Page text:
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Hindutva Hypocrisy on Family Planning

Yoginder Sikand

One of the central themes of Hindutva propaganda is the myth that the Muslims refuse to practice family planning as part of an alleged grand conspiracy to swamp the country and convert it into a Muslim-majority state. On the other hand, and this is hardly known, Hindutva ideologues have been consistently exhorting Hindus not to adopt population control measures and to produce as many children as they can. In his book, ‘The RSS Story’, the BJP Vice-President, the late K.R. Malkani, reveals:

‘On the subject of artificial population control, Shri Guruji (Golwalkar, the RSS supremo) felt that there was no need for it’. [1]

Malkani quotes Golwalkar as having further said:

‘I for one think that the world is wide enough to house and feed all the children that are brought into it.’ [2]

Reactionaries readily read conspiracies into any move that might threaten their vested interests, and Golwalkar went on to discover the ubiquitous foreign hand behind family planning. Thus, he declared:

‘Foreign powers are only too eager to see the Indian population cut. They know the strength of numbers and the connection between population and power’. [3]

The same view is repeated in the writings of other Hindutva ideologues, some of them going to ridiculous extents in passionately arguing the case for a higher Hindu population. Thus, for instance, a certain Prof Subramaniam Swamy, writing in the RSS weekly, Organizer (November 13, 1971), came up with the absurd assertion that "population control would have very dangerous consequences for economic growth". To preempt his critics he claimed that ‘The effect of any increase in population could be overcome by increased production for which there was great potential in the country’. He went on further to declare that ‘growth of knowledge was facilitated by large populations’, and asked why ‘if a certain number of people could bring about technological progress, a larger number could not bring about more progress?’ Without adding any substantiation he added, ‘Historical data suggested that the rate of growth of population and the rate of economic growth went together’. Similarly, a certain Kaka Bhushandi, writing in the Organiser (August 21, 1971), under the caption "Birth Control Has Ruined Many Countries", declared that ‘The thesis that birth control is necessary to ensure sufficient food for the existing population in our country is questionable’.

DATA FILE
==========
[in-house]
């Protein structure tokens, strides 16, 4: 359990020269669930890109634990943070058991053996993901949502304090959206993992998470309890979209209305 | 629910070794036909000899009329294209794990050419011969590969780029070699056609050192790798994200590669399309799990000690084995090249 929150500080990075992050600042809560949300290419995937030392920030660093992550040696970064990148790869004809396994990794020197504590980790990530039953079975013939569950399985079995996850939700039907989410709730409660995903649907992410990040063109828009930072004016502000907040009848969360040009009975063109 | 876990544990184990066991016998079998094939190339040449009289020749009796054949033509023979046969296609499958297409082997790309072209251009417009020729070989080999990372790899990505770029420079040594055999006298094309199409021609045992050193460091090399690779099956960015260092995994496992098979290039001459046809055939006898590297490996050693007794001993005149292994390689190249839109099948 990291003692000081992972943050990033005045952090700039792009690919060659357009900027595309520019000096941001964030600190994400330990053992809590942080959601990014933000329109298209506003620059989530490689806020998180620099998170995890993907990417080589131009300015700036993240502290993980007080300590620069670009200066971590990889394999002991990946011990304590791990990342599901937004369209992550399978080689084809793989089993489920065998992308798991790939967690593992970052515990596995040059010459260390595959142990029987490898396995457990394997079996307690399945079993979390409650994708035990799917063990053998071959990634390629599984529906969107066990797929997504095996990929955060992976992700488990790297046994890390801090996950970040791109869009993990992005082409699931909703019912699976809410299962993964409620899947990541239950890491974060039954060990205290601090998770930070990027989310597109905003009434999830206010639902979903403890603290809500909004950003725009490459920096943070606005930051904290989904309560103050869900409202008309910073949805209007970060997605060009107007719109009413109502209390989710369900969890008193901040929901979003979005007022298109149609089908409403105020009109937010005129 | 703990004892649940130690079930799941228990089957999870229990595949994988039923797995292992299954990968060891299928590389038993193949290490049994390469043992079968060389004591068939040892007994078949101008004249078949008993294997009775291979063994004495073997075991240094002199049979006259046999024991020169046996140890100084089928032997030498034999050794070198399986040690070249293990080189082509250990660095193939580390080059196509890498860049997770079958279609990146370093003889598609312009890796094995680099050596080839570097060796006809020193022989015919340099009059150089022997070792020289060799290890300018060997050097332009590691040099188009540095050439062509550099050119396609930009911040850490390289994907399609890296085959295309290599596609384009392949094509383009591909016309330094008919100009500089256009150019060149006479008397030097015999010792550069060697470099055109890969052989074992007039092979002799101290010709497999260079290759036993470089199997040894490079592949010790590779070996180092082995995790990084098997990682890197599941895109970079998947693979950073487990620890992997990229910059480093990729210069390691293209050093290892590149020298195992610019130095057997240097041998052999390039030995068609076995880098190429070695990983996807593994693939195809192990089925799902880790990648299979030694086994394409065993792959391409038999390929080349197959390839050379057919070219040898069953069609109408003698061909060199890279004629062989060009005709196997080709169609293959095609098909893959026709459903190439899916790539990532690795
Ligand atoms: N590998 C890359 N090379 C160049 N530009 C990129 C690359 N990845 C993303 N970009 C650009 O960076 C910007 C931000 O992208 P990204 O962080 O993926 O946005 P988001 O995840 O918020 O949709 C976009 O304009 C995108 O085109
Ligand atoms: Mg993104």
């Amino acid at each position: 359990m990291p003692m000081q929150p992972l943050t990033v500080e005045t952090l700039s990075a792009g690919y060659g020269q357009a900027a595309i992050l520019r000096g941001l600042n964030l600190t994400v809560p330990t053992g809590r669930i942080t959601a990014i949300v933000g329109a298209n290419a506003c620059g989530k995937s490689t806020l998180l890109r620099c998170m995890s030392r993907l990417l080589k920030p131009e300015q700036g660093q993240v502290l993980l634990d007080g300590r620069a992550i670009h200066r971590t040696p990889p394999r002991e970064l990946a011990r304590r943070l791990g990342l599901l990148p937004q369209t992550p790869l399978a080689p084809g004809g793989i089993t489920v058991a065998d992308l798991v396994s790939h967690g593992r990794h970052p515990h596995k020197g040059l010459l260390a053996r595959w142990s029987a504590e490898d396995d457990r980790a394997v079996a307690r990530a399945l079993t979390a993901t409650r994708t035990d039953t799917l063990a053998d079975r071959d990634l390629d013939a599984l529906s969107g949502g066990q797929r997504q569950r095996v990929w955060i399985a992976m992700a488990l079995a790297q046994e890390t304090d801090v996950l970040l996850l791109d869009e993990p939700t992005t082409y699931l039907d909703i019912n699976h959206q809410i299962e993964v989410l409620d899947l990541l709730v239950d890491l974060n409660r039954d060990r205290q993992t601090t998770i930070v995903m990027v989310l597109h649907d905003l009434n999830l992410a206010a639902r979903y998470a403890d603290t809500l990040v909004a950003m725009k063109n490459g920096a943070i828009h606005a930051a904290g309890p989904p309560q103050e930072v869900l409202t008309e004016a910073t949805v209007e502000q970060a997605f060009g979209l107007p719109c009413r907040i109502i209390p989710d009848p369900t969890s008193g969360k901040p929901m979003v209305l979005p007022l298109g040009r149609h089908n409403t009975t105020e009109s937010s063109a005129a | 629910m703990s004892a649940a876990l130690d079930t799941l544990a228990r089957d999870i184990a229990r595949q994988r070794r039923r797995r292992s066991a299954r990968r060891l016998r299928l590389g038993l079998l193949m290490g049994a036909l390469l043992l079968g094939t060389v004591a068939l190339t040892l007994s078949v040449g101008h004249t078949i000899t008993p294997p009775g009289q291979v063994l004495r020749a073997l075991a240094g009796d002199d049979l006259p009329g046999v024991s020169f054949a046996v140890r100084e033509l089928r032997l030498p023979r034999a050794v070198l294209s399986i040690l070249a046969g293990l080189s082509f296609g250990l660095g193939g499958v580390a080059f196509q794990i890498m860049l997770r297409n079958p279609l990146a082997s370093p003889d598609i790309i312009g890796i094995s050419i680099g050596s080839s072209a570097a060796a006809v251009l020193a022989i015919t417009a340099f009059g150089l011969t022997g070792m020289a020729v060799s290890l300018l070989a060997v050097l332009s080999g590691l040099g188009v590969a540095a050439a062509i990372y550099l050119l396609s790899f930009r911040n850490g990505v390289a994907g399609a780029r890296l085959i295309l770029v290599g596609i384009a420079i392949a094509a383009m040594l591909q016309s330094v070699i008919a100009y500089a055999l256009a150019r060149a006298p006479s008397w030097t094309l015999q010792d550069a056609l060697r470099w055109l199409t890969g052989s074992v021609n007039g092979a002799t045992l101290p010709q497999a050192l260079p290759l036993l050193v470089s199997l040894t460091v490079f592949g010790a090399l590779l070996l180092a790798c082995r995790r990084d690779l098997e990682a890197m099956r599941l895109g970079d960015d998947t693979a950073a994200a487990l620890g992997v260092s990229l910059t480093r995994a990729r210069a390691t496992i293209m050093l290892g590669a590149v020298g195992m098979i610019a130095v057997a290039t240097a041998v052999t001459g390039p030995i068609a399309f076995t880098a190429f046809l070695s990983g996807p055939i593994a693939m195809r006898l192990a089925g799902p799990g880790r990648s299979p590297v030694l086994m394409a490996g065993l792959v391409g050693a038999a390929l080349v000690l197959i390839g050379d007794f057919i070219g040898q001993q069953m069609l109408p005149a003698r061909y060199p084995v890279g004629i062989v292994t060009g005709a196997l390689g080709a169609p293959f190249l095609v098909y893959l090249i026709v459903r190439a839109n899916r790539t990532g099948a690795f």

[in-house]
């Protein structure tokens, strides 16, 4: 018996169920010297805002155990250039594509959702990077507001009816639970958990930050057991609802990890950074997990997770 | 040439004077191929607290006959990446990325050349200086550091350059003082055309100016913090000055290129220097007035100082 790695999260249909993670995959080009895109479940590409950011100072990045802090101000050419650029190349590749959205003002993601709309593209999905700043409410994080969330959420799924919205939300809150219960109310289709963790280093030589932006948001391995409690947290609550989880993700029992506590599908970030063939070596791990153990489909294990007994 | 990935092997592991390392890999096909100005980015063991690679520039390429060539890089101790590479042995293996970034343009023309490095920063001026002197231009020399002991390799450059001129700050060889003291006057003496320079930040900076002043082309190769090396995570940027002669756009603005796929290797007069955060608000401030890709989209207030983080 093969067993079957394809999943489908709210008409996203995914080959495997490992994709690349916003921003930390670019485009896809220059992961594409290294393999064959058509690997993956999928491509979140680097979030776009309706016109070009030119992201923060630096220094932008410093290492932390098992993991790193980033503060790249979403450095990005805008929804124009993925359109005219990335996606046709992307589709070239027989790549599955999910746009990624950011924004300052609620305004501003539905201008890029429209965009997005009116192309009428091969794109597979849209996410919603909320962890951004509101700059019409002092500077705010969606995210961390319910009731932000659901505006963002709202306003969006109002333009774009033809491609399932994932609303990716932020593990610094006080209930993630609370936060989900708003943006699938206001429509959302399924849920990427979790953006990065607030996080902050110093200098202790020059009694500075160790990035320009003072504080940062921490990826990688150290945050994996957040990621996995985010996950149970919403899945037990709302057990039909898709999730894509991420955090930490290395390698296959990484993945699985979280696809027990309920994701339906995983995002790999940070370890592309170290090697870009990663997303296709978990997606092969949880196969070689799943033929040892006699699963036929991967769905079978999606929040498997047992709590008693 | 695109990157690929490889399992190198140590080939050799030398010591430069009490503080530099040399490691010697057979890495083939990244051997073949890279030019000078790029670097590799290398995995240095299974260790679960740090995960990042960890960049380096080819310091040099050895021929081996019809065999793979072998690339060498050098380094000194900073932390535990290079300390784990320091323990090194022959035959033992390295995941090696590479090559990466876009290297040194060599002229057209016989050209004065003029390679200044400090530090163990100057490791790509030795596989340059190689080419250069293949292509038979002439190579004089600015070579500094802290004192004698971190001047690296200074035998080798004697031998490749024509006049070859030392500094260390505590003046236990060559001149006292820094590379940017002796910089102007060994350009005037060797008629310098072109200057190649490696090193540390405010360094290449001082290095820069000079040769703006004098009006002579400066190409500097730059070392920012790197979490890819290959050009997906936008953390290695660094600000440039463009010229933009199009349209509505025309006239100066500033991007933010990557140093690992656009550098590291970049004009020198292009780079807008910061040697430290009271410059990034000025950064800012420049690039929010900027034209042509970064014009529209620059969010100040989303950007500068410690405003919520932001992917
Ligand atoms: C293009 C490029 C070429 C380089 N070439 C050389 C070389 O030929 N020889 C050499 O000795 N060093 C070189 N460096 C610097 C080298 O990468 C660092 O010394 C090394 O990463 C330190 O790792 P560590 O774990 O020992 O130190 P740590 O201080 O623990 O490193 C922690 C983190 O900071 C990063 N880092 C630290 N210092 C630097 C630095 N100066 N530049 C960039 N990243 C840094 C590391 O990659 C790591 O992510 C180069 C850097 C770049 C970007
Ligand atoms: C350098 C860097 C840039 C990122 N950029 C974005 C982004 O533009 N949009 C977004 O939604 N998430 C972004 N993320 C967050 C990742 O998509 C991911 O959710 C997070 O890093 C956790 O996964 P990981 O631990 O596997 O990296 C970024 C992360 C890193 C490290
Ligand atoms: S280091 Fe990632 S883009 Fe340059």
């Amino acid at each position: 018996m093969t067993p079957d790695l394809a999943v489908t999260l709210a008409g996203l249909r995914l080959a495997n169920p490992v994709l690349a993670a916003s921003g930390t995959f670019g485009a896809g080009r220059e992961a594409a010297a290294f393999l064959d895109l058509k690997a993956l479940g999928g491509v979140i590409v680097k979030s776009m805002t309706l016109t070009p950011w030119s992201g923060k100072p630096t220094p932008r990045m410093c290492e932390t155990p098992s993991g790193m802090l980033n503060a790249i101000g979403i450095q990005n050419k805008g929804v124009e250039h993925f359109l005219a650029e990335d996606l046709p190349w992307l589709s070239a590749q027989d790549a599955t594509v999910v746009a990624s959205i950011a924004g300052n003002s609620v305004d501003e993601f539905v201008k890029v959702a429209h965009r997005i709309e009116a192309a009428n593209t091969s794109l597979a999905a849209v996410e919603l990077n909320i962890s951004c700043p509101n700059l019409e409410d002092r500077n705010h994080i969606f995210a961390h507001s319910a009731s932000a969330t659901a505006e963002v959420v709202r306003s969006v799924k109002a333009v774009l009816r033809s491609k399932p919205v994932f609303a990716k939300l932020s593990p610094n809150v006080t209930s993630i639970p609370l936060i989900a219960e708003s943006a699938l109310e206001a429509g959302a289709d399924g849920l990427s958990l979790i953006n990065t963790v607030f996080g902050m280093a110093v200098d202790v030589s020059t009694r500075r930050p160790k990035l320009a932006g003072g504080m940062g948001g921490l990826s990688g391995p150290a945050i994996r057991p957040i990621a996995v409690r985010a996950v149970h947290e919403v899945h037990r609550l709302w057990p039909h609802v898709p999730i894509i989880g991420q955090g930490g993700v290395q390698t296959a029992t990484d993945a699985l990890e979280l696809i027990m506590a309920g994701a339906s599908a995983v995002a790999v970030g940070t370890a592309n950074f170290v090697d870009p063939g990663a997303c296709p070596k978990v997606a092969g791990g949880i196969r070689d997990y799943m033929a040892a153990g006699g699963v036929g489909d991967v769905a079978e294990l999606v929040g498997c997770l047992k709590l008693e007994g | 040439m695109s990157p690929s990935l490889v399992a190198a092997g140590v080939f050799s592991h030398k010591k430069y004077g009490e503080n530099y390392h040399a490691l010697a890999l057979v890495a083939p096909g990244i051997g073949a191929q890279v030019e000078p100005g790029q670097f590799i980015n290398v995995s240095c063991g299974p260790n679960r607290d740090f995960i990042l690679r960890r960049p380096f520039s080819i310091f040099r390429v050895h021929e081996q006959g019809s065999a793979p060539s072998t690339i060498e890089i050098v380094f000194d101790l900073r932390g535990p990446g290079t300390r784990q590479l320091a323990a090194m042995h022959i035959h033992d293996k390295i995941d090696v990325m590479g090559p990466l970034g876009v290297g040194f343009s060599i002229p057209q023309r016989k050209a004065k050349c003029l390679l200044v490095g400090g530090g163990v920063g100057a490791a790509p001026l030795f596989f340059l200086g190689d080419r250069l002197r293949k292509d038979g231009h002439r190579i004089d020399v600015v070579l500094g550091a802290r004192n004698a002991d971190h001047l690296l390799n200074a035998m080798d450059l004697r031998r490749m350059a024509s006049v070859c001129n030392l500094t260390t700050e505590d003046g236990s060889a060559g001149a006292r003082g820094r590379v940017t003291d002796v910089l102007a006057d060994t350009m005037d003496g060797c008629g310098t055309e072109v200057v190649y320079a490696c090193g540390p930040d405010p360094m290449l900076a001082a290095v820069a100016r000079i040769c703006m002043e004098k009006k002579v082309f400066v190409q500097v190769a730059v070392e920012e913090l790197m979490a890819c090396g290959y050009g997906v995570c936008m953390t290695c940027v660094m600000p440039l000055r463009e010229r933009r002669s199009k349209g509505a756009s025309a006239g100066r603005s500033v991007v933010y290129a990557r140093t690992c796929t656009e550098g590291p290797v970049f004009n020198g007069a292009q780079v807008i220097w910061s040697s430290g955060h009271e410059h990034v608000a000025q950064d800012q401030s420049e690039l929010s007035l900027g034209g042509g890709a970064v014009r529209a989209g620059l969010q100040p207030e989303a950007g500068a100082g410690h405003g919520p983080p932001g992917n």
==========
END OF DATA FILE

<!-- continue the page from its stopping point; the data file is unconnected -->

Typically, Hindutva ideologues project birth control as an ‘anti-Hindu’ measure, while at the same time complaining that Muslims refuse to practice it. Thus, the Organiser (May 4, 1974) reported that the Hindu Sammelan held by the Hindu Raksha Dal passed a resolution advising Hindus "not to fall prey to the family planning propaganda of the government." Likewise, a certain M.W. Onkar, writing in the Organiser (November 18, 1990) claimed that ‘the government machinery compels the Hindu population to resort to family planning devices and undergo vasectomy and tubectomy operations’. In a similar vein, another hardcore Hindutva propagandist, a certain Bishen Swaroop Goyal, in a booklet revealingly titled ‘Family Planning is a Conspiracy Against Hindu Society’ [4], claimed that only the well-off among the Hindus practised family planning because of which, he said, ‘Muslims, Christians, Sikhs and Parsis think that the Hindus are fools’. [5] He contended that the poor and backward social groups also were not favourably inclined towards population control. Hence, he declared: